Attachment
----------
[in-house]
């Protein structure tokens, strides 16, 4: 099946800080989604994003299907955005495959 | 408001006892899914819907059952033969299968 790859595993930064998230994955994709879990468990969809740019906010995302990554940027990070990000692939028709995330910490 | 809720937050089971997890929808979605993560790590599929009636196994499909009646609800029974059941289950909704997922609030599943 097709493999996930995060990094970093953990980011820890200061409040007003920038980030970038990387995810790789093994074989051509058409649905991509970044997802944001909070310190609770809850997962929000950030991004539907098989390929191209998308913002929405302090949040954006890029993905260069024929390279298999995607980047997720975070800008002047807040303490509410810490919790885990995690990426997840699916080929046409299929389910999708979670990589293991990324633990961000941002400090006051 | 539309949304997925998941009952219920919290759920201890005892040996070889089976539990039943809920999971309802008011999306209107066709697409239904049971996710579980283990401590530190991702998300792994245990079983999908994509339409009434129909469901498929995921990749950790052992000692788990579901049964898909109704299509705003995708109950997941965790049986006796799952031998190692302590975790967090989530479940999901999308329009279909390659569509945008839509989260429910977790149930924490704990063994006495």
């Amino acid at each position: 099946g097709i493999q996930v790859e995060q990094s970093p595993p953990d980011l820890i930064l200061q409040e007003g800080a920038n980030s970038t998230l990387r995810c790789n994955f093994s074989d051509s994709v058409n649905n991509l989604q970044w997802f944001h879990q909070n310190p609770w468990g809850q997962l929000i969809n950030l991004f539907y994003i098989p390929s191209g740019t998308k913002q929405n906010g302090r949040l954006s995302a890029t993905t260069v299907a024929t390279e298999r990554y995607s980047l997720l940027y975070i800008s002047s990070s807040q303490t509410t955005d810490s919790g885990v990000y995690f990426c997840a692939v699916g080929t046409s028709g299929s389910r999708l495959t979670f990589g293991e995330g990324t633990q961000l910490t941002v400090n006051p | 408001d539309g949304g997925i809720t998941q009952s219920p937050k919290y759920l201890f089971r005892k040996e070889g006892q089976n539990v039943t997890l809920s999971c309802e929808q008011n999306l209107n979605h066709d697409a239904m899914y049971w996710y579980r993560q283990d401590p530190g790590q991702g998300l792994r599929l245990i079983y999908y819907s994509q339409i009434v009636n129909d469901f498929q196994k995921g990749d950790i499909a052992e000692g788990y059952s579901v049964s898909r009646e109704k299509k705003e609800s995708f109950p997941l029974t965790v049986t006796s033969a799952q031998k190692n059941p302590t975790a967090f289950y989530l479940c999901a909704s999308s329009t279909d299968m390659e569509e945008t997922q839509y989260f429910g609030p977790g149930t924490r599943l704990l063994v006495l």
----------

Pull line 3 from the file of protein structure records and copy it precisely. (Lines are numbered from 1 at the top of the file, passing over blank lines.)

């Amino acid at each position: 099946g097709i493999q996930v790859e995060q990094s970093p595993p953990d980011l820890i930064l200061q409040e007003g800080a920038n980030s970038t998230l990387r995810c790789n994955f093994s074989d051509s994709v058409n649905n991509l989604q970044w997802f944001h879990q909070n310190p609770w468990g809850q997962l929000i969809n950030l991004f539907y994003i098989p390929s191209g740019t998308k913002q929405n906010g302090r949040l954006s995302a890029t993905t260069v299907a024929t390279e298999r990554y995607s980047l997720l940027y975070i800008s002047s990070s807040q303490t509410t955005d810490s919790g885990v990000y995690f990426c997840a692939v699916g080929t046409s028709g299929s389910r999708l495959t979670f990589g293991e995330g990324t633990q961000l910490t941002v400090n006051p | 408001d539309g949304g997925i809720t998941q009952s219920p937050k919290y759920l201890f089971r005892k040996e070889g006892q089976n539990v039943t997890l809920s999971c309802e929808q008011n999306l209107n979605h066709d697409a239904m899914y049971w996710y579980r993560q283990d401590p530190g790590q991702g998300l792994r599929l245990i079983y999908y819907s994509q339409i009434v009636n129909d469901f498929q196994k995921g990749d950790i499909a052992e000692g788990y059952s579901v049964s898909r009646e109704k299509k705003e609800s995708f109950p997941l029974t965790v049986t006796s033969a799952q031998k190692n059941p302590t975790a967090f289950y989530l479940c999901a909704s999308s329009t279909d299968m390659e569509e945008t997922q839509y989260f429910g609030p977790g149930t924490r599943l704990l063994v006495l």